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Sunday, April 16, 2017

April Birds and Wildflowers

While the weather has been less than cooperative so far this month and the whales have been a bit too far from San Juan Island, we have taken advantage of some breaks in the rain and wind to enjoy the continuing spring arrivals and the first wildflowers of the season.

At Three Meadows Marsh we heard more birds than we were able to photograph (the marsh wren remains elusive, as does the Virginia rail which has always been the case - but so many friends have managed to photograph one this year that I've been hopeful!), but I did get a nicer shot of a yellow-rumped warbler.

Yellow-rumped warbler

I also was able to photograph my first tree swallow of the year. One cool aspect of the photo year list challenge is it gets me to attempt to take bird photos at times and of species I otherwise wouldn't even try. Swallows in flight? Yeah, right! But this year, this is my third swallow species I've photographed in flight, despite the challenges!

Tree swallow - photo year bird #137
 The other highlight was finding a pair of bushtits actively building a nest out of lichen! I've seen bushtit nests twice before, and all three times they've been built out of predominantly the same type of lichen. After staying still for a while, they were bold enough to continue working on the nest while we watched.



On the home front the feeders are more active than ever. I suspected the large winter flock of purple finches might have split up by now for the mating season, as the juncos seem to have done, but not so. They're still around in great numbers:


Meanwhile the woodpeckers are becoming more used our presence, leading to some fantastic photo opportunities!

Hairy woodpecker
Northern flicker
And every so often a new species turns out, like our first of the year American goldfinches a few days ago:

American goldfinch - photo year bird #138

Another surprise was a slate-colored junco! Considered part of the same dark-eyed junco species a our typical Oregon morph, the slate-colored is usually seen well east of here. Or perhaps it's a Cassiar morph? I didn't even know that was a thing until looking up the range of the slate-colored, and it's apparently somewhat of an intermediate between the slate-colored and Oregon morph, too subtle for me to really be able to tell where this one falls.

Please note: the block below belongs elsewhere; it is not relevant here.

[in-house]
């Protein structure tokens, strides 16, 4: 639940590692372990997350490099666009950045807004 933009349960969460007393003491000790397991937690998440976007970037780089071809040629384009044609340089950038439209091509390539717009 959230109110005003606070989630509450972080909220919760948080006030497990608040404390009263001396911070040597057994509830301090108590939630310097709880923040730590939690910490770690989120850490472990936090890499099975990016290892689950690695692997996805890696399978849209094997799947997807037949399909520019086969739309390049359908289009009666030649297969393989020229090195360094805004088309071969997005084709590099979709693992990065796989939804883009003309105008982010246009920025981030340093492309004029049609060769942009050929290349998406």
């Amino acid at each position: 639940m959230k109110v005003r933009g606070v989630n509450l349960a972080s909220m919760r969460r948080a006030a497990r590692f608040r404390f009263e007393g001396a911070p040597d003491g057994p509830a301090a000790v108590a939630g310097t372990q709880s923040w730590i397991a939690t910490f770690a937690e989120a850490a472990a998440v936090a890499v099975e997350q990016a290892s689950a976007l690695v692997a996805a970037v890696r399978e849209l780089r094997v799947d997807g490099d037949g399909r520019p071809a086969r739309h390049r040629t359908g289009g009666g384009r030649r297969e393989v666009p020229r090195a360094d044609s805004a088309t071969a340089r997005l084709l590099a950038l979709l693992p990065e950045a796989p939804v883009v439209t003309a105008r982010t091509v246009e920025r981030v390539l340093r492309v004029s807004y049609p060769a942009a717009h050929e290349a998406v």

Yesterday I came across a birding hot spot at along an unlikely road near home. I pulled over to check out the swallows and ended up spending nearly an hour there and seeing/hearing more than 25 species, including killdeer, mew gulls, California quail, Canada geese, red-winged blackbirds, and three swallow species. I added a couple more to the year list, though my second attempt at photographing a northern rough-winged swallow this year failed again.

Savannah sparrow - photo year bird #139
Barn swallow - photo year bird #140
Today we headed out for a morning hike up Mt. Young. I thought it might be a bit too early for some of the common spring birds I find there, as well as for the wildflowers. Turns out I was wrong on both accounts! I was thrilled to hear the singing Cassin's vireos, Townsend's warblers, and Pacific-slope flycatchers, though less than thrilled with my attempts to photograph them among the dense foliage. The vireo and warbler are two species I don't think I've even photographed before, as they tend to stay deep in the branches or high in the treetops. Hopefully I'll have a chance to improve upon these shots later this season, which are both blurry.

Cassin's vireo - photo year bird #141